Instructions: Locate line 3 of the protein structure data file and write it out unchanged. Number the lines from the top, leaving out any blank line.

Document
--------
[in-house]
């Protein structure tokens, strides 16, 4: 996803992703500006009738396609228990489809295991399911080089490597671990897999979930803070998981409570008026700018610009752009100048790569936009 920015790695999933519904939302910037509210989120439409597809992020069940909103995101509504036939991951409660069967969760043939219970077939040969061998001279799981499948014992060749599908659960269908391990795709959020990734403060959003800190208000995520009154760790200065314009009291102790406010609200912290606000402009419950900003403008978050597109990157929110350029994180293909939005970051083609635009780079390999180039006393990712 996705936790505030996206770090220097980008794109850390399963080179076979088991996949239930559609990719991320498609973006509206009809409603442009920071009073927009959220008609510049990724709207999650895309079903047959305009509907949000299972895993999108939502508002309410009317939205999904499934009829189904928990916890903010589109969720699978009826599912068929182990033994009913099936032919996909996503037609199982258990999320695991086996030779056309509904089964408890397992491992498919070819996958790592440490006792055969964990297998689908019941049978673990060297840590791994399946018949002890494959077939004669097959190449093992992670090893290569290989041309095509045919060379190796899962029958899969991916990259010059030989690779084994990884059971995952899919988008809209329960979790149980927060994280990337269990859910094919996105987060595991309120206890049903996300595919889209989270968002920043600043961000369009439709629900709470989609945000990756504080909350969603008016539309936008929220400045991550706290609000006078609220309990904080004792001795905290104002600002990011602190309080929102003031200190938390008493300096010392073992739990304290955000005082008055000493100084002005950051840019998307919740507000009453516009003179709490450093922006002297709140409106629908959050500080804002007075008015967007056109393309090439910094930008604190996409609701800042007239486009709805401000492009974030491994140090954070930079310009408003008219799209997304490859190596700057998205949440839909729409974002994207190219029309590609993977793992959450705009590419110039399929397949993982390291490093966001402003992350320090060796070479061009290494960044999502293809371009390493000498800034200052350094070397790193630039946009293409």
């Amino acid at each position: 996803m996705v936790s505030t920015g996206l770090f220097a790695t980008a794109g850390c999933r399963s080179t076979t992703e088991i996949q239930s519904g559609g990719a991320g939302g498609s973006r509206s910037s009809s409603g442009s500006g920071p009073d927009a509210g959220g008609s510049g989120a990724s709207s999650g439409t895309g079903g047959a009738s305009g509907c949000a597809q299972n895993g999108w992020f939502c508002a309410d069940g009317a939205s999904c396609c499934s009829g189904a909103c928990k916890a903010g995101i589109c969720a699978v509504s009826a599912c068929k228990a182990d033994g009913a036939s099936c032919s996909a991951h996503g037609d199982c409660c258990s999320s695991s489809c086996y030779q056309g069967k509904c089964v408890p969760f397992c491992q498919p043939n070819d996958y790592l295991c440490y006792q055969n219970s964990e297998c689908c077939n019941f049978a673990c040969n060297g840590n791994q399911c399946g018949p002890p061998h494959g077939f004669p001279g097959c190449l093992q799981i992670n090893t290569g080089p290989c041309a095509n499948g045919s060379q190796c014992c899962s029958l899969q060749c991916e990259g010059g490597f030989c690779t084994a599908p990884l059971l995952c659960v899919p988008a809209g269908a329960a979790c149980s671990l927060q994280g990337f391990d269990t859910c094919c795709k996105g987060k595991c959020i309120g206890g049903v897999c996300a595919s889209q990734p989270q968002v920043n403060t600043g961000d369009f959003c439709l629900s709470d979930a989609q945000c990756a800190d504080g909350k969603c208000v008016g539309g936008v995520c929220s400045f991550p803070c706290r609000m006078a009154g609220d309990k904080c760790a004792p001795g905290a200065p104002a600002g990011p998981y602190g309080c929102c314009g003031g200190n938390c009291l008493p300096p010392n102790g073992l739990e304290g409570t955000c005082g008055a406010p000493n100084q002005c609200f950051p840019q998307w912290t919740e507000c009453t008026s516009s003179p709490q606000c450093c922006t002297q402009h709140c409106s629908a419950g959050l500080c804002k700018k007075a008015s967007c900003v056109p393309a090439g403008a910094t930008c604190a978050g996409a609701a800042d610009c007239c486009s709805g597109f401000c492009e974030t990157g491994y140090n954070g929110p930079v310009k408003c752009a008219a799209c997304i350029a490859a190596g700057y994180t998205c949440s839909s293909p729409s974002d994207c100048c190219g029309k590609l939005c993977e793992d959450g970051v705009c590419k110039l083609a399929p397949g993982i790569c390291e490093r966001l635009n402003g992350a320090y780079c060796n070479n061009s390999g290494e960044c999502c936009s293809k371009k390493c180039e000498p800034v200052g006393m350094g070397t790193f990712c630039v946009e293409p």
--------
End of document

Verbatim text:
């Amino acid at each position: 996803m996705v936790s505030t920015g996206l770090f220097a790695t980008a794109g850390c999933r399963s080179t076979t992703e088991i996949q239930s519904g559609g990719a991320g939302g498609s973006r509206s910037s009809s409603g442009s500006g920071p009073d927009a509210g959220g008609s510049g989120a990724s709207s999650g439409t895309g079903g047959a009738s305009g509907c949000a597809q299972n895993g999108w992020f939502c508002a309410d069940g009317a939205s999904c396609c499934s009829g189904a909103c928990k916890a903010g995101i589109c969720a699978v509504s009826a599912c068929k228990a182990d033994g009913a036939s099936c032919s996909a991951h996503g037609d199982c409660c258990s999320s695991s489809c086996y030779q056309g069967k509904c089964v408890p969760f397992c491992q498919p043939n070819d996958y790592l295991c440490y006792q055969n219970s964990e297998c689908c077939n019941f049978a673990c040969n060297g840590n791994q399911c399946g018949p002890p061998h494959g077939f004669p001279g097959c190449l093992q799981i992670n090893t290569g080089p290989c041309a095509n499948g045919s060379q190796c014992c899962s029958l899969q060749c991916e990259g010059g490597f030989c690779t084994a599908p990884l059971l995952c659960v899919p988008a809209g269908a329960a979790c149980s671990l927060q994280g990337f391990d269990t859910c094919c795709k996105g987060k595991c959020i309120g206890g049903v897999c996300a595919s889209q990734p989270q968002v920043n403060t600043g961000d369009f959003c439709l629900s709470d979930a989609q945000c990756a800190d504080g909350k969603c208000v008016g539309g936008v995520c929220s400045f991550p803070c706290r609000m006078a009154g609220d309990k904080c760790a004792p001795g905290a200065p104002a600002g990011p998981y602190g309080c929102c314009g003031g200190n938390c009291l008493p300096p010392n102790g073992l739990e304290g409570t955000c005082g008055a406010p000493n100084q002005c609200f950051p840019q998307w912290t919740e507000c009453t008026s516009s003179p709490q606000c450093c922006t002297q402009h709140c409106s629908a419950g959050l500080c804002k700018k007075a008015s967007c900003v056109p393309a090439g403008a910094t930008c604190a978050g996409a609701a800042d610009c007239c486009s709805g597109f401000c492009e974030t990157g491994y140090n954070g929110p930079v310009k408003c752009a008219a799209c997304i350029a490859a190596g700057y994180t998205c949440s839909s293909p729409s974002d994207c100048c190219g029309k590609l939005c993977e793992d959450g970051v705009c590419k110039l083609a399929p397949g993982i790569c390291e490093r966001l635009n402003g992350a320090y780079c060796n070479n061009s390999g290494e960044c999502c936009s293809k371009k390493c180039e000498p800034v200052g006393m350094g070397t790193f990712c630039v946009e293409p």